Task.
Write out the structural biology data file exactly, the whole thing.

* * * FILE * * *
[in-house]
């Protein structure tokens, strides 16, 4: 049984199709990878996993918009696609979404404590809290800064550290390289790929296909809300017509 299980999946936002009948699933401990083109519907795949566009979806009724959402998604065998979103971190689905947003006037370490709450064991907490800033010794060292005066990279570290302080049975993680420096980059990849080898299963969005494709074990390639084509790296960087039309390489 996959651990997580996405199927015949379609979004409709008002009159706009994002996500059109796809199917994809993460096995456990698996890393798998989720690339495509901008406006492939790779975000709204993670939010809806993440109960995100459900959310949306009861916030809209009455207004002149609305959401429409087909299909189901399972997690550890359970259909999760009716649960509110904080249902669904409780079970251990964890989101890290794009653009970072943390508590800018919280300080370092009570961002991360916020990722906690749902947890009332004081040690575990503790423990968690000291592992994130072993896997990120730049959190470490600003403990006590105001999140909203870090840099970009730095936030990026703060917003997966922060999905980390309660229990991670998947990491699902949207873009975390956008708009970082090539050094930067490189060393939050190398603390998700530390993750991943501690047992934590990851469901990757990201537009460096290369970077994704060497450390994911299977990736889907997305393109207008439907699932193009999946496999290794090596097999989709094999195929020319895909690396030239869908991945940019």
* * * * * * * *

[in-house]
């Protein structure tokens, strides 16, 4: 049984199709990878996993918009696609979404404590809290800064550290390289790929296909809300017509 299980999946936002009948699933401990083109519907795949566009979806009724959402998604065998979103971190689905947003006037370490709450064991907490800033010794060292005066990279570290302080049975993680420096980059990849080898299963969005494709074990390639084509790296960087039309390489 996959651990997580996405199927015949379609979004409709008002009159706009994002996500059109796809199917994809993460096995456990698996890393798998989720690339495509901008406006492939790779975000709204993670939010809806993440109960995100459900959310949306009861916030809209009455207004002149609305959401429409087909299909189901399972997690550890359970259909999760009716649960509110904080249902669904409780079970251990964890989101890290794009653009970072943390508590800018919280300080370092009570961002991360916020990722906690749902947890009332004081040690575990503790423990968690000291592992994130072993896997990120730049959190470490600003403990006590105001999140909203870090840099970009730095936030990026703060917003997966922060999905980390309660229990991670998947990491699902949207873009975390956008708009970082090539050094930067490189060393939050190398603390998700530390993750991943501690047992934590990851469901990757990201537009460096290369970077994704060497450390994911299977990736889907997305393109207008439907699932193009999946496999290794090596097999989709094999195929020319895909690396030239869908991945940019």